SpaceX’s test of its next-generation rocket designed for missions to the moon and Mars ended in an explosion Thursday amid cheers from employees who had gathered to watch a livestream of the launch.
The uncrewed rocket ignited and blasted skyward for about four minutes, but the separation of the booster from the spacecraft that sat atop the rocket appeared to fail. Some of the booster's 33 engines appeared to not ignite.
The rocket then began to tumble downward before it exploded.
The cause of the explosion and the failure of the separation was not immediately known. The rocket's blast-off already meant the test was considered by the company to be a success.
"As if the flight test was not exciting enough, Starship experienced a rapid unscheduled disassembly before stage separation," SpaceX tweeted shortly after the test. "Teams will continue to review data and work toward our next flight test."
The rocket — the most powerful ever developed — is set to play a key role in NASA's Artemis program, which plans to put humans on the moon in 2025.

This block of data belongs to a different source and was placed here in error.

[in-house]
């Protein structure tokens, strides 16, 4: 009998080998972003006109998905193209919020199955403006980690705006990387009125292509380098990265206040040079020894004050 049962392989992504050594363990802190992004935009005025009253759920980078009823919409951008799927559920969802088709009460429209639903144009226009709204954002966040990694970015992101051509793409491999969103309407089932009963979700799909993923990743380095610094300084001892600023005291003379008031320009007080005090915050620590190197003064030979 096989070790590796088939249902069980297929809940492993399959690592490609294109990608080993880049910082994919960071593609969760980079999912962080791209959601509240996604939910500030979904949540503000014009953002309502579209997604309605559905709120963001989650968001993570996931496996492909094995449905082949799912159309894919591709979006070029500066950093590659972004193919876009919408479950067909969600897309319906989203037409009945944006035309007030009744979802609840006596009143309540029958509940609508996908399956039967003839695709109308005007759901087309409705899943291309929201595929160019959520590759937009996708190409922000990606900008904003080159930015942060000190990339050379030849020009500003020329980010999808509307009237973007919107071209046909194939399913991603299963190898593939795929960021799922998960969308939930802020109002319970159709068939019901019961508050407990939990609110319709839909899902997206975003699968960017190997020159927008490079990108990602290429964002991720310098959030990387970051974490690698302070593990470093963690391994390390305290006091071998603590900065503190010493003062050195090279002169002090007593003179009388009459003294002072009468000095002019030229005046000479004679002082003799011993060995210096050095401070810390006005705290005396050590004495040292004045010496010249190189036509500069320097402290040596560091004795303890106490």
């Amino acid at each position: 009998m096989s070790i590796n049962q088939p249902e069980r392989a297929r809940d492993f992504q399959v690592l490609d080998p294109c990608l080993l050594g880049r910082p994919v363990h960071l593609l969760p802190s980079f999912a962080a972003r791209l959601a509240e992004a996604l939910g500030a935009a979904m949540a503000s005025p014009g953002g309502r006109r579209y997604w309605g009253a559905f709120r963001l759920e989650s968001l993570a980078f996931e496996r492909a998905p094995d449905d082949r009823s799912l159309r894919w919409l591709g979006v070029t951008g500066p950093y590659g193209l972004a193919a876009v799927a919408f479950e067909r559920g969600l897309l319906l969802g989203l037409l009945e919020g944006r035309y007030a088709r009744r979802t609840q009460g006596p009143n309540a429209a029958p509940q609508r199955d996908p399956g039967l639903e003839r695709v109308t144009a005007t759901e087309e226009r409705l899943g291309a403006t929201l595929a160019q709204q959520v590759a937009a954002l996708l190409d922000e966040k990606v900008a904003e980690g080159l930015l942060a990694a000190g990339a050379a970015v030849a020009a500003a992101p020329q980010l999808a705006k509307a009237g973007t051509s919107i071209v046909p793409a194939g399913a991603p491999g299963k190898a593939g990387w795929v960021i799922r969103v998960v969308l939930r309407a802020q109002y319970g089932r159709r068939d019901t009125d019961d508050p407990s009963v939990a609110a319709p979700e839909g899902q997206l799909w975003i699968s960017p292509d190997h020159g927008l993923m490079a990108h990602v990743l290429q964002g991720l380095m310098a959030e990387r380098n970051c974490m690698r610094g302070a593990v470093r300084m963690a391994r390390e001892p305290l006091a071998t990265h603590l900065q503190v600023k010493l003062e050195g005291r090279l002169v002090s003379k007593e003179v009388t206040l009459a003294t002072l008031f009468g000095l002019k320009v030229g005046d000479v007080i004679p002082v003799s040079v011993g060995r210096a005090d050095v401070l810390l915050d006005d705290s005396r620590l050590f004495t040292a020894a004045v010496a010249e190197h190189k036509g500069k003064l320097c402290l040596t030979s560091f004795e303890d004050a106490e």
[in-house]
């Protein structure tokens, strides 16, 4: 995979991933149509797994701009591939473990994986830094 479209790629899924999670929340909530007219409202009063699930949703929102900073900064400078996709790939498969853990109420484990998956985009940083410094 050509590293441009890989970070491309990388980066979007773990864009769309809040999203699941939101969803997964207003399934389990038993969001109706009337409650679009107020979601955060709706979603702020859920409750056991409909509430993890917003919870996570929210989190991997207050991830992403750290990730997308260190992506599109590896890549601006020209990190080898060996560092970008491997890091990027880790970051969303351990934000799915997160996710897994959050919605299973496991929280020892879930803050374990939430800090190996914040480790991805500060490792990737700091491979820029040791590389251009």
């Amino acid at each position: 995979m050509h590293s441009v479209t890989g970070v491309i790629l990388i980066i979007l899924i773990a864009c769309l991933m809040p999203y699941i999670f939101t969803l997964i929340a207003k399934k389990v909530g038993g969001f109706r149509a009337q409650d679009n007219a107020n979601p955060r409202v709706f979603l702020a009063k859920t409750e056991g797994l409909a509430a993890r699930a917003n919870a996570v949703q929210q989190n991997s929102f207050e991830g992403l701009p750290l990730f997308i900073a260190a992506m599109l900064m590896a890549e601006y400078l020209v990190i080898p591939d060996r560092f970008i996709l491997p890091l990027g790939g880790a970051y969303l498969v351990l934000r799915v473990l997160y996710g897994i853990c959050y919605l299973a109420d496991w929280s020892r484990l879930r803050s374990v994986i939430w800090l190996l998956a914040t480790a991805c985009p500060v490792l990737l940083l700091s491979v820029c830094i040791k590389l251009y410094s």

Breaking down what happened during the Starship rocket launchApril 20, 202303:04
Thursday's test flight launched SpaceX's Starship spacecraft with nobody aboard for a planned 1½-hour flight. Starship is meant to be a reusable vehicle able to carry massive cargo loads into space.
The company had emphasized that the test was an early step.
"Congrats @SpaceX team on an exciting test launch of Starship!" CEO Elon Musk tweeted. "Learned a lot for next test launch in a few months."
The test flight is the biggest step yet for SpaceX's efforts to create a reusable spacecraft that can fuel space exploration that goes beyond current limitations. And while the rocket and its spacecraft are designed to be recoverable, Thursday's test planned for them to fall into the ocean.
The test is meant to collect data on the system's performance, which is crucial for future development.
Bill Nelson, the head of NASA, congratulated SpaceX on the test.
"Every great achievement throughout history has demanded some level of calculated risk, because with great risk comes great reward," Nelson wrote on Twitter. "Looking forward to all that SpaceX learns, to the next flight test—and beyond."